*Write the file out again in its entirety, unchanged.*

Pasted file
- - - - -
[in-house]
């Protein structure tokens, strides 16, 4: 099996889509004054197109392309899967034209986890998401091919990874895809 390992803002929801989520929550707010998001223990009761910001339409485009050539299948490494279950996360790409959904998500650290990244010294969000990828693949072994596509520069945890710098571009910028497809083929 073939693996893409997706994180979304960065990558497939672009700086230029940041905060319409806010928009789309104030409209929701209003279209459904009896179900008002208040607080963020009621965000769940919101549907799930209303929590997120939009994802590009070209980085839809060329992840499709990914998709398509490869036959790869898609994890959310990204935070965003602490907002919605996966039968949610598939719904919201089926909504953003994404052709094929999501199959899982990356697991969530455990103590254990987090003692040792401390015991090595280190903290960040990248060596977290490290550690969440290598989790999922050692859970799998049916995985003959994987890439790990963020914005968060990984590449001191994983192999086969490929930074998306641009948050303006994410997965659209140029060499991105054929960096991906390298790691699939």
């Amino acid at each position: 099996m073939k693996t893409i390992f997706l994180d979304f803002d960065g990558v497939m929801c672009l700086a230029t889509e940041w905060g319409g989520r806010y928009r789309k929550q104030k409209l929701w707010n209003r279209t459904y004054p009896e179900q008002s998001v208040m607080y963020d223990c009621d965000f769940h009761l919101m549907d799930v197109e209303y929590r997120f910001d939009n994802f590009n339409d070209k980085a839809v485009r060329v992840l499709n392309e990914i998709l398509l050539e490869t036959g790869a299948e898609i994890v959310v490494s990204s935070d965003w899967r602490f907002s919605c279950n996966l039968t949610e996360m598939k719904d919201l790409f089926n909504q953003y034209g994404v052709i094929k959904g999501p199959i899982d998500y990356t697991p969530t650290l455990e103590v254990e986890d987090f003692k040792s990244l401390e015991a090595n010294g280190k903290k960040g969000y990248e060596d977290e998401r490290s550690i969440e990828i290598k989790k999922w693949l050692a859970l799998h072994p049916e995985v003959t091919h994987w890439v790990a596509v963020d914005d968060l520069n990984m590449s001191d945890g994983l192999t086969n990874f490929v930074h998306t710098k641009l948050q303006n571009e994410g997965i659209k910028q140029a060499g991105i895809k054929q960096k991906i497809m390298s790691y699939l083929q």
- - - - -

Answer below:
[in-house]
């Protein structure tokens, strides 16, 4: 099996889509004054197109392309899967034209986890998401091919990874895809 390992803002929801989520929550707010998001223990009761910001339409485009050539299948490494279950996360790409959904998500650290990244010294969000990828693949072994596509520069945890710098571009910028497809083929 073939693996893409997706994180979304960065990558497939672009700086230029940041905060319409806010928009789309104030409209929701209003279209459904009896179900008002208040607080963020009621965000769940919101549907799930209303929590997120939009994802590009070209980085839809060329992840499709990914998709398509490869036959790869898609994890959310990204935070965003602490907002919605996966039968949610598939719904919201089926909504953003994404052709094929999501199959899982990356697991969530455990103590254990987090003692040792401390015991090595280190903290960040990248060596977290490290550690969440290598989790999922050692859970799998049916995985003959994987890439790990963020914005968060990984590449001191994983192999086969490929930074998306641009948050303006994410997965659209140029060499991105054929960096991906390298790691699939």
């Amino acid at each position: 099996m073939k693996t893409i390992f997706l994180d979304f803002d960065g990558v497939m929801c672009l700086a230029t889509e940041w905060g319409g989520r806010y928009r789309k929550q104030k409209l929701w707010n209003r279209t459904y004054p009896e179900q008002s998001v208040m607080y963020d223990c009621d965000f769940h009761l919101m549907d799930v197109e209303y929590r997120f910001d939009n994802f590009n339409d070209k980085a839809v485009r060329v992840l499709n392309e990914i998709l398509l050539e490869t036959g790869a299948e898609i994890v959310v490494s990204s935070d965003w899967r602490f907002s919605c279950n996966l039968t949610e996360m598939k719904d919201l790409f089926n909504q953003y034209g994404v052709i094929k959904g999501p199959i899982d998500y990356t697991p969530t650290l455990e103590v254990e986890d987090f003692k040792s990244l401390e015991a090595n010294g280190k903290k960040g969000y990248e060596d977290e998401r490290s550690i969440e990828i290598k989790k999922w693949l050692a859970l799998h072994p049916e995985v003959t091919h994987w890439v790990a596509v963020d914005d968060l520069n990984m590449s001191d945890g994983l192999t086969n990874f490929v930074h998306t710098k641009l948050q303006n571009e994410g997965i659209k910028q140029a060499g991105i895809k054929q960096k991906i497809m390298s790691y699939l083929q």